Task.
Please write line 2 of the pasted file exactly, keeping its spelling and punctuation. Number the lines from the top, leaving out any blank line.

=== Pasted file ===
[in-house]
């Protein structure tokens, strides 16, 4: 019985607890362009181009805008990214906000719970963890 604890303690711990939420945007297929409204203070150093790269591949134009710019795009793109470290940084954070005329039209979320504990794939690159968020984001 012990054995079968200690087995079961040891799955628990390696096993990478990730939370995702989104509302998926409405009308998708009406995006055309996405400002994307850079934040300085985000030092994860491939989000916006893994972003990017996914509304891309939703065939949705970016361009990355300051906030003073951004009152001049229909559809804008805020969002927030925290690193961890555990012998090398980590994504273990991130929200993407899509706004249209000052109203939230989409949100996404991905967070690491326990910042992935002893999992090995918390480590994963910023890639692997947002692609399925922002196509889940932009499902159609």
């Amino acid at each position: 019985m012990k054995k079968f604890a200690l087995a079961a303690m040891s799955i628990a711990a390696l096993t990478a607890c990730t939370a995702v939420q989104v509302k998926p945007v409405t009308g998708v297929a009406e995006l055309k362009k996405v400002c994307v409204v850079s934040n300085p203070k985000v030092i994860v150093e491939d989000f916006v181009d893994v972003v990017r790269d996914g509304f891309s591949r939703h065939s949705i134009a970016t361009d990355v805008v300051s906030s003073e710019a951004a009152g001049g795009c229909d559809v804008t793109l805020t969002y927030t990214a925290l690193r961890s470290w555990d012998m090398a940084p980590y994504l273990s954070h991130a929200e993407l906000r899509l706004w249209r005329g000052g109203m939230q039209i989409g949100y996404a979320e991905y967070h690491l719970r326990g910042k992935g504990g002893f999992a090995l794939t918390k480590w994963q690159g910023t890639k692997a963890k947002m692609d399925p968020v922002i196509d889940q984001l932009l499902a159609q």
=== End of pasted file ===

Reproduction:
């Protein structure tokens, strides 16, 4: 019985607890362009181009805008990214906000719970963890 604890303690711990939420945007297929409204203070150093790269591949134009710019795009793109470290940084954070005329039209979320504990794939690159968020984001 012990054995079968200690087995079961040891799955628990390696096993990478990730939370995702989104509302998926409405009308998708009406995006055309996405400002994307850079934040300085985000030092994860491939989000916006893994972003990017996914509304891309939703065939949705970016361009990355300051906030003073951004009152001049229909559809804008805020969002927030925290690193961890555990012998090398980590994504273990991130929200993407899509706004249209000052109203939230989409949100996404991905967070690491326990910042992935002893999992090995918390480590994963910023890639692997947002692609399925922002196509889940932009499902159609």